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(RNS) Pope Benedict XVI will meet with the head of Germany’s Catholic bishops on Friday (March 12) to discuss allegations of widespread sexual abuse of children in the pope’s homeland.
Archbishop Robert Zollitsch of Freiburg, president of the German bishops’ conference, said through a spokesman that he will brief Benedict on some 170 abuse allegations involving children at Catholic schools. The charges, which surfaced in January, have prompted a possible criminal probe by prosecutors.
In addition, church officials in Regensburg confirmed on Friday (March 5) that a former member of the boys choir there — which was directed for 30 years by the pope’s own brother, Monsignor Georg Ratzinger — had filed his own allegation of abuse. Ratzinger said he was unaware of any history of abuse, but that he would be willing to testify to prosecutors.
“Enough. We must seriously clean up our church,” Germany’s Cardinal Walter Kasper told the Rome daily La Repubblica. “The guilty must be condemned and the victims compensated.”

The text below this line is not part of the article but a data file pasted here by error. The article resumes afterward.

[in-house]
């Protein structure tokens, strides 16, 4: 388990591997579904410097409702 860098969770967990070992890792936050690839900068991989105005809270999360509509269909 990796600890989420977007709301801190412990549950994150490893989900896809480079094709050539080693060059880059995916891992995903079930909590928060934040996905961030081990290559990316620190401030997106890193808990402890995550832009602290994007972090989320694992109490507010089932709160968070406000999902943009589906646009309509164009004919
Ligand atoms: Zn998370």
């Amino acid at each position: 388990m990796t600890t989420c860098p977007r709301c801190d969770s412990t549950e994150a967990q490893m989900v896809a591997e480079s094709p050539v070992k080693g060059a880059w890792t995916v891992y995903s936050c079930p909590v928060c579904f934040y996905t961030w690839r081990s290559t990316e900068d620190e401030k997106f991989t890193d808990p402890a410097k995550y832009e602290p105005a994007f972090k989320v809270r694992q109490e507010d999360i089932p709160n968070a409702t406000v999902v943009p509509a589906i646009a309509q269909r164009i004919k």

Kasper, a former bishop of Rottenburg-Stuttgart, is now the Vatican’s top ecumenical official and a widely respected elder statesman in the church.
The German revelations come amid growing awareness of clerical sex abuse in other European countries.
Hundreds of abuse allegations in the Netherlands that have surfaced within the last week prompted the bishop of Rotterdam to call for an independent investigation there.
Last month, Benedict met with all 24 serving Irish bishops to discuss his forthcoming pastoral letter to Irish Catholics, which will be Benedict’s first major document devoted to clerical sex abuse. The Vatican says the letter will be released before Easter.
Noting the widespread nature of the problem, Kasper suggested that the pope’s letter to Ireland might include a “more general analysis, that might even embrace the universal church and not just one nation.
But it is the Holy Father who must decide that.”
— Francis X. Rocca
Copyright 2010 Religion News Service. All rights reserved. No part of this transmission may be distributed or reproduced without written permission.

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